some of the steps that FBME has taken to strengthen its compliance 
program. However, after a thorough review of these materials, FinCEN 
believes that, except as acknowledged above, the statements made in the 
NOF remain true and accurate, and that FBME is of ``primary money 
laundering concern.''
    FinCEN continues to have serious concerns regarding FBME's 
potential to be used wittingly or unwittingly for illicit purposes. As 
FinCEN explained in its NOF, FBME customers continue to exhibit shell 
company attributes and many are located in high-risk jurisdictions. 
FinCEN continues to have concerns with FBME's AML compliance program, 
in particular with the aforementioned customer due diligence 
deficiencies, which were identified over a number of years and which 
enable FBME customers to conduct financial activity in relative 
obscurity.
    FinCEN also considered a comment received from the American 
Bankers' Association (ABA), dated September 22, 2014; a joint comment 
received from the Securities Industry and Financial Markets Association 
(SIFMA) and The Clearing House (TCH), dated September 22, 2014; and a 
separate comment received from SIFMA, dated September 22, 2014. FinCEN 
notes that these comments were procedural in nature and did not address 
the underlying conclusion surrounding the risk of money laundering 
through FBME.
    FinCEN appreciates the thoughtful comments that were submitted and 
has addressed these comments, as appropriate, in the section-by-section 
analysis below.

IV. Imposition of Special Measure Against FBME as a Financial 
Institution of Primary Money Laundering Concern

    As described in the NOF and this final rule, the Director of FinCEN 
found that reasonable grounds exist for concluding that FBME is a 
financial institution of primary money laundering concern. Based upon 
that finding, the Director of FinCEN is authorized to impose one or 
more special measures. Following the required consultations and the 
consideration of all relevant factors discussed in the NOF, the 
Secretary, through the Director of FinCEN, proposed the imposition of 
the fifth special measure in an NPRM published on July 22, 2014. The 
fifth special measure authorizes a prohibition against the opening or 
maintaining of correspondent accounts by any domestic financial 
institution or agency for, or on behalf of, a financial institution 
found to be a primary money laundering concern.
    Consistent with the finding that FBME is a financial institution of 
primary money laundering concern and in consideration of additional 
relevant factors, this final rule imposes the fifth special measure 
with regard to FBME. The prohibition on the maintenance of 
correspondent accounts imposed by the fifth special measure will help 
to guard against the money laundering risks that FBME presents to the 
U.S. financial system as identified in the NOF, NPRM, and this final 
rule.

A. Discussion of Section 311 Factors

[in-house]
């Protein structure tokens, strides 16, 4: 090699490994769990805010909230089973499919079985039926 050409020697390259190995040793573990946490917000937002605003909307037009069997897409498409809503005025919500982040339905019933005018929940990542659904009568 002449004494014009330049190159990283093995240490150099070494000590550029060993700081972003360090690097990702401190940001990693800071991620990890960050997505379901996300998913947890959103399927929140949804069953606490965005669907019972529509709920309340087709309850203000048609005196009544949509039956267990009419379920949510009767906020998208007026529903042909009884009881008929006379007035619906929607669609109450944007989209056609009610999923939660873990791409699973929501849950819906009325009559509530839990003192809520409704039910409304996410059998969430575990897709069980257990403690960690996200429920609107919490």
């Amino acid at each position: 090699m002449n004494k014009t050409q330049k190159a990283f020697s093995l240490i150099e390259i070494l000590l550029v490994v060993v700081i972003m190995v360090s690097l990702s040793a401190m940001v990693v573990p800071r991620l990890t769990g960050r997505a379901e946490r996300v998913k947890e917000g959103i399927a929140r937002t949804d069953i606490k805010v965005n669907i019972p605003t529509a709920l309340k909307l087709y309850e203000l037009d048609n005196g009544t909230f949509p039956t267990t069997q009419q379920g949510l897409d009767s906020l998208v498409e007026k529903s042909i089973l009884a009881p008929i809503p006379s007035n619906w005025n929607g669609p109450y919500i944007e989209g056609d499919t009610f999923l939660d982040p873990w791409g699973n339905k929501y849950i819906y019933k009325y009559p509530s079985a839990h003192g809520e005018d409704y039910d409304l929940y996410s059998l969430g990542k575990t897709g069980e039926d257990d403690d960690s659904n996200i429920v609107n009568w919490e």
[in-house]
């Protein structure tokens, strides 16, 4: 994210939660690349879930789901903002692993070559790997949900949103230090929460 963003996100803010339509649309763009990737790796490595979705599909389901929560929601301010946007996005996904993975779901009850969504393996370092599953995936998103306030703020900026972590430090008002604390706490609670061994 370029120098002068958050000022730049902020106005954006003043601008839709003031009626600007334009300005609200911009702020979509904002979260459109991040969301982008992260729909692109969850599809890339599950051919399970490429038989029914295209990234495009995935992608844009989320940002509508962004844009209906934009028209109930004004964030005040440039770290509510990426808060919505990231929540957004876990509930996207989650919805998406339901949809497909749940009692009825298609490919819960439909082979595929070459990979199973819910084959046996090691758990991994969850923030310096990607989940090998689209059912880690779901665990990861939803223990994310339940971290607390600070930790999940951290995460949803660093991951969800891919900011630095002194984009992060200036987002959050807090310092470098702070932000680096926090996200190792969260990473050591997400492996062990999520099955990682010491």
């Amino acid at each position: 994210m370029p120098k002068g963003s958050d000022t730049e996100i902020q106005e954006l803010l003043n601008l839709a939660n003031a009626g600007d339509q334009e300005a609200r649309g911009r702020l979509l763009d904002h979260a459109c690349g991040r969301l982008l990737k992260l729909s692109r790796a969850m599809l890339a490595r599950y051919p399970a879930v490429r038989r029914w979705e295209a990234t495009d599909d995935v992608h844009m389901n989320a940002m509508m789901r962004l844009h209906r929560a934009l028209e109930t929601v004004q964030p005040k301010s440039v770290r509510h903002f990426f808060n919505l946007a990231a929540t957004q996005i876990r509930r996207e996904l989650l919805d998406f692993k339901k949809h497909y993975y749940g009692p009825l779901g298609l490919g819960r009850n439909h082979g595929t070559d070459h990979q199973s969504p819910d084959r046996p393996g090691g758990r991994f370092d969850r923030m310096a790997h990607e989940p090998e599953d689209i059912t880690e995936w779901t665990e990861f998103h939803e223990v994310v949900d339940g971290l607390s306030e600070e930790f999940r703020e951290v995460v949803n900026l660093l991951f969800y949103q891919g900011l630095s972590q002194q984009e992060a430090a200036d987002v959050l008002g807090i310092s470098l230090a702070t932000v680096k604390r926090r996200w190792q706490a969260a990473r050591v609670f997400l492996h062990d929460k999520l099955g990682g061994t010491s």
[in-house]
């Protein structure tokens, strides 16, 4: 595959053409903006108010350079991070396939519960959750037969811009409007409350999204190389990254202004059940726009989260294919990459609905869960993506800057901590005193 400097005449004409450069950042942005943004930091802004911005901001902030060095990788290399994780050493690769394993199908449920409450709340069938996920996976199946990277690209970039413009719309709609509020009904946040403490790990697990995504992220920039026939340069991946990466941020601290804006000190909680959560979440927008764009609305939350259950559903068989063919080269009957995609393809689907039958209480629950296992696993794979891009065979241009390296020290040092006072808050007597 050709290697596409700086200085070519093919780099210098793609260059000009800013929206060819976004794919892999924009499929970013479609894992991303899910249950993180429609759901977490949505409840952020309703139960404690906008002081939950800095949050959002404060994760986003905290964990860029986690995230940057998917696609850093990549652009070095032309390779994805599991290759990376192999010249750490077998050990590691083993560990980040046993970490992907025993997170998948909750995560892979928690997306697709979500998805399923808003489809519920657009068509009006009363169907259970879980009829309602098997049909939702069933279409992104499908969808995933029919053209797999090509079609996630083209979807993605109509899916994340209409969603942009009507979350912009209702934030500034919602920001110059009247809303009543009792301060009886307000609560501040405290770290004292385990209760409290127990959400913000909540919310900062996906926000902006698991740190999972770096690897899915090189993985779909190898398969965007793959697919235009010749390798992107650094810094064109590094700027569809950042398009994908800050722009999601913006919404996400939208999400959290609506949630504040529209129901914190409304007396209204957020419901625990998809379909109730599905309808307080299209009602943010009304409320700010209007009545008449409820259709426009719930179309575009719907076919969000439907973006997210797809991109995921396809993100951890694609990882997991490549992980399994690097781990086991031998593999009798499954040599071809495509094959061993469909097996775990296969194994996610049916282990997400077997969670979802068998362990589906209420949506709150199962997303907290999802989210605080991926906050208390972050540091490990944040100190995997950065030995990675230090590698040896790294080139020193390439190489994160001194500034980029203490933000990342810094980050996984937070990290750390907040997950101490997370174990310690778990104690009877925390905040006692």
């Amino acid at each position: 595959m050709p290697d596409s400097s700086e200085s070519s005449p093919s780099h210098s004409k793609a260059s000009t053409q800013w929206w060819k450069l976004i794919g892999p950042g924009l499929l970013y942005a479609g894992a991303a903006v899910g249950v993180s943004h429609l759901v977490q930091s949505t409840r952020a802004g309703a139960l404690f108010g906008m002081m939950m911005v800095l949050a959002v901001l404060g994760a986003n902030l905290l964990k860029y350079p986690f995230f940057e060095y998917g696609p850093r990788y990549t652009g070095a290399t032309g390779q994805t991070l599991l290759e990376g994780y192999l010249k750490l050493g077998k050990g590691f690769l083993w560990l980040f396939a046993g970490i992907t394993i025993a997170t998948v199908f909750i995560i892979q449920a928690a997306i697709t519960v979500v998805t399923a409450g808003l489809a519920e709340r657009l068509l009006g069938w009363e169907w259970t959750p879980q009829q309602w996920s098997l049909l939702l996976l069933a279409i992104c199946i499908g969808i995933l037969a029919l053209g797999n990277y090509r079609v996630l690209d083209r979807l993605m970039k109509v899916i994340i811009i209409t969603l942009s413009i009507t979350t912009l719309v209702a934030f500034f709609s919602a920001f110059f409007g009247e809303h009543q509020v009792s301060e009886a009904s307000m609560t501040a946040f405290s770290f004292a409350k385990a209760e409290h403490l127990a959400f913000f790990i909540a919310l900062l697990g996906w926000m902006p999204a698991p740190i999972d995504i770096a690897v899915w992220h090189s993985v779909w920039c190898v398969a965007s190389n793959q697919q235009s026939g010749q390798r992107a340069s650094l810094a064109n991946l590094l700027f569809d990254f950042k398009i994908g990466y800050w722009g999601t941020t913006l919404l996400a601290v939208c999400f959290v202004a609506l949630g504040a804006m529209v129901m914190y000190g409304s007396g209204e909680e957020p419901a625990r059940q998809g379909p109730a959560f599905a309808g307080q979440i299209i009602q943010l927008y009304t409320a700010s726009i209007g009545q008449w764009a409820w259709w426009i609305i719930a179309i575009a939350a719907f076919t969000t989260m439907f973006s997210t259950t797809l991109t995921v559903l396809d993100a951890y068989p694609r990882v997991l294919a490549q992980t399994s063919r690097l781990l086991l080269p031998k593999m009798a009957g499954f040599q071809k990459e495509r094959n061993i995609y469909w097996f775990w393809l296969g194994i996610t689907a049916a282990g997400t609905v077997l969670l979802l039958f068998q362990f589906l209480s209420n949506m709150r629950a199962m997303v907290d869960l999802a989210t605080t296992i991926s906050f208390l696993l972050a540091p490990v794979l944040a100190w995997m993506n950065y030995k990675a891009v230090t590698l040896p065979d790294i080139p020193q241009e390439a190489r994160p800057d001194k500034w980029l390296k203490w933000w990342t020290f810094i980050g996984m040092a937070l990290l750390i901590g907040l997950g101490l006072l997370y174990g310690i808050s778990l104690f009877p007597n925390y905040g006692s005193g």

In determining which special measure to implement to address the 
primary money laundering concern posed by FBME, FinCEN has considered 
the following factors.
1. Whether Similar Actions Have Been or Will Be Taken by Other Nations 
or Multilateral Groups Against FBME
    Other countries or multilateral groups have not yet taken action 
similar to those proposed in this rulemaking that would prohibit 
domestic financial institutions and agencies from opening or 
maintaining a correspondent account for, or on behalf of, FBME and that 
would require those domestic financial institutions and agencies to 
screen their correspondents in a manner that is reasonably designed to 
guard against indirect use by FBME, including access through the use of 
nested correspondent accounts held by FBME.
2. Whether the Imposition of the Fifth Special Measure Would Create a 
Significant Competitive Disadvantage, Including Any Undue Cost or 
Burden Associated With Compliance, for Financial Institutions Organized 
or Licensed in the United States
    The fifth special measure imposed by this rulemaking prohibits 
covered financial institutions from opening and maintaining 
correspondent accounts for, or on behalf of, FBME. As a corollary to 
this measure, covered financial institutions also are required to take 
reasonable steps to apply special due diligence, as set forth below, to 
all of their correspondent accounts to help ensure that no such account 
is being used indirectly to provide services to FBME. FinCEN does not 
expect the burden associated with these requirements to be significant. 
Additionally, there is only a minimal burden involved in transmitting a 
one-time notice to correspondent account holders concerning the 
prohibition on indirectly providing services to FBME. U.S. financial 
institutions generally apply some level of transaction and account 
screening, often through the use of commercially available software. As 
explained in more detail in the section-by-section analysis below, 
financial institutions should, if necessary, be able to easily adapt